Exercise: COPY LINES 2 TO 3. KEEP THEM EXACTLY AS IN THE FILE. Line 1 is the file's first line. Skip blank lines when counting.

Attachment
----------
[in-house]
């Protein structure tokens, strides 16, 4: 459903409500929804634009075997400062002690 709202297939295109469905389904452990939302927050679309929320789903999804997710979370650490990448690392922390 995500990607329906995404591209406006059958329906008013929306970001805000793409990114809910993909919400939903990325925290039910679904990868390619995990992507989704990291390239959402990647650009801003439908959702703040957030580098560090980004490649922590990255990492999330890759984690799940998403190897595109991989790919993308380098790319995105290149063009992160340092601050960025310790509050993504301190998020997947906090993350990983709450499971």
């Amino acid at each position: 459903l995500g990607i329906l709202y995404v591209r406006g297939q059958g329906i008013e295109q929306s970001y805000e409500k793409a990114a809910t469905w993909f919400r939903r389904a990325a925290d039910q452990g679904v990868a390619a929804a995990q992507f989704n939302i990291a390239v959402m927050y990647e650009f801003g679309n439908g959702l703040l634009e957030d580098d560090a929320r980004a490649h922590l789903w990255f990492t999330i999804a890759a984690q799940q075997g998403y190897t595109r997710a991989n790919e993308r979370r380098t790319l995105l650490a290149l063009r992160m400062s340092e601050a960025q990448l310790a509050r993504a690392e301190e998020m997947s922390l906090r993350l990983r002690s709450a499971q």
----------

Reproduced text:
């Protein structure tokens, strides 16, 4: 459903409500929804634009075997400062002690 709202297939295109469905389904452990939302927050679309929320789903999804997710979370650490990448690392922390 995500990607329906995404591209406006059958329906008013929306970001805000793409990114809910993909919400939903990325925290039910679904990868390619995990992507989704990291390239959402990647650009801003439908959702703040957030580098560090980004490649922590990255990492999330890759984690799940998403190897595109991989790919993308380098790319995105290149063009992160340092601050960025310790509050993504301190998020997947906090993350990983709450499971």
């Amino acid at each position: 459903l995500g990607i329906l709202y995404v591209r406006g297939q059958g329906i008013e295109q929306s970001y805000e409500k793409a990114a809910t469905w993909f919400r939903r389904a990325a925290d039910q452990g679904v990868a390619a929804a995990q992507f989704n939302i990291a390239v959402m927050y990647e650009f801003g679309n439908g959702l703040l634009e957030d580098d560090a929320r980004a490649h922590l789903w990255f990492t999330i999804a890759a984690q799940q075997g998403y190897t595109r997710a991989n790919e993308r979370r380098t790319l995105l650490a290149l063009r992160m400062s340092e601050a960025q990448l310790a509050r993504a690392e301190e998020m997947s922390l906090r993350l990983r002690s709450a499971q």